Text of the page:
Q4. Mr. Gwilym Jones : To ask the Prime Minister if he will list his official engagements for Tuesday 17 December 1991.

The Prime Minister : I refer my hon. Friend to the reply that I gave some moments ago.

Mr. Jones : Does my right hon. Friend agree that inward investment from America and Japan has brought highly paid, highly skilled and highly trained new jobs to areas like south Wales? Does he also agree that to brand such investment as “sweatshops” is a grave affront to the employees of those companies? The Labour party is telling those investors that they are not welcome here and encouraging them to go elsewhere.

The Prime Minister : I agree with my hon. Friend. It is within the recollection of the House that, some Question Times ago, the right hon. Member for Islwyn (Mr. Kinnock) was boasting about the Japanese investment in his constituency. Perhaps he will tell us whether that is “sweatshop” investment. If it is not, will he denounce his right hon. Friend the Member for Manchester, Gorton (Mr. Kaufman), who made the comment?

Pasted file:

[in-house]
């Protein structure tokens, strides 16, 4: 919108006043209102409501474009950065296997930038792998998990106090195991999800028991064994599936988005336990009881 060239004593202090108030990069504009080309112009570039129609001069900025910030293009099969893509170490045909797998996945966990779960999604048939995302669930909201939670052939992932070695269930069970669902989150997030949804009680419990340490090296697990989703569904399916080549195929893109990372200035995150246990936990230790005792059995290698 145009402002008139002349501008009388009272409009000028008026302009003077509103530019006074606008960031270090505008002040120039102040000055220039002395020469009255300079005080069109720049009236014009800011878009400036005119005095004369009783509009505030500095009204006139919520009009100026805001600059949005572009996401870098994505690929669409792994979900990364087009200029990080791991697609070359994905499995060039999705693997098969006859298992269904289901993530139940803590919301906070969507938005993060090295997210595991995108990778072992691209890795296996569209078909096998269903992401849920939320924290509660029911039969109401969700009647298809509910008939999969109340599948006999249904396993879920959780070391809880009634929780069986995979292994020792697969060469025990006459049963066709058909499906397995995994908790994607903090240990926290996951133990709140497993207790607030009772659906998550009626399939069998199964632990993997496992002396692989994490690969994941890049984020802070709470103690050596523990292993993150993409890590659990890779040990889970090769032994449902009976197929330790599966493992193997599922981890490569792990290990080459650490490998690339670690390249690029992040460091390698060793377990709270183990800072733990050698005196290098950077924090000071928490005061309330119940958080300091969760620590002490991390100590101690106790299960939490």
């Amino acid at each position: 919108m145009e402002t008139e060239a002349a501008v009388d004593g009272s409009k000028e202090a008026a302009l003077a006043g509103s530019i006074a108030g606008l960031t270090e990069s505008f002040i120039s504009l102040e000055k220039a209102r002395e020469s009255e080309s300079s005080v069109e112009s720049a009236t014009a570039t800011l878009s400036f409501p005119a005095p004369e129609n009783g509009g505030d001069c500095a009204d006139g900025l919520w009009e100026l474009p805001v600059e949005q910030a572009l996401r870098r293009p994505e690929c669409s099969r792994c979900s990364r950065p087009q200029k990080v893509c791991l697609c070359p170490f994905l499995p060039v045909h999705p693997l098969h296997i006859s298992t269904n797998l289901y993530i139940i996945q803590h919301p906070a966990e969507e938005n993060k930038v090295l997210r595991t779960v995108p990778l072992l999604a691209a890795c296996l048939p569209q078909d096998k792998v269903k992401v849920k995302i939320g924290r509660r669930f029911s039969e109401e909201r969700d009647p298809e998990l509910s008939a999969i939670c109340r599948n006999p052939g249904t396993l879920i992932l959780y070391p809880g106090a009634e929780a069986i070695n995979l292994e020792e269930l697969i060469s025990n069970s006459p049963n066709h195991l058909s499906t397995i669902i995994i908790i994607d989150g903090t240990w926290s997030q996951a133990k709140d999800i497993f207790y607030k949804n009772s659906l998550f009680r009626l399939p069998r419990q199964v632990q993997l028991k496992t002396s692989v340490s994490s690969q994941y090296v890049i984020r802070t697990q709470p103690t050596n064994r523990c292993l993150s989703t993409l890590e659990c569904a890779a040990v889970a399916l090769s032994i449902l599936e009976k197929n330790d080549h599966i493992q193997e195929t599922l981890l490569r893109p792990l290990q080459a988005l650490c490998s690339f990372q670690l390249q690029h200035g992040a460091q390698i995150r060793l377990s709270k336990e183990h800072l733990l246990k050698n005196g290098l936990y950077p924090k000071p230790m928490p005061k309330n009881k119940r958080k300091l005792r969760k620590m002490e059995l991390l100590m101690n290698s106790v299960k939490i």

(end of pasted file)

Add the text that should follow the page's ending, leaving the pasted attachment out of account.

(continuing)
Q5. Mr. Battle : To ask the Prime Minister if he will list his official engagements for Tuesday 17 December.

The Prime Minister : I refer the hon. Gentleman to the reply that I gave some moments ago.

Mr. Battle : Does the Prime Minister recall when, as Minister for Social Security, he cut mortgage support in half and said that there would be no reason to suppose that repossessions would increase? He said, “It will not happen”. In view of that, does not he owe many thousands of families in Britain a personal apology?

The Prime Minister : The hon. Gentleman should check his facts more carefully. The Building Societies Association assured the Government at the time that, when the rule was introduced, there would be no reason to expect people to lose their homes as a result and they have not done so. The simplest inquiry by the hon. Gentleman would have ascertained that fact.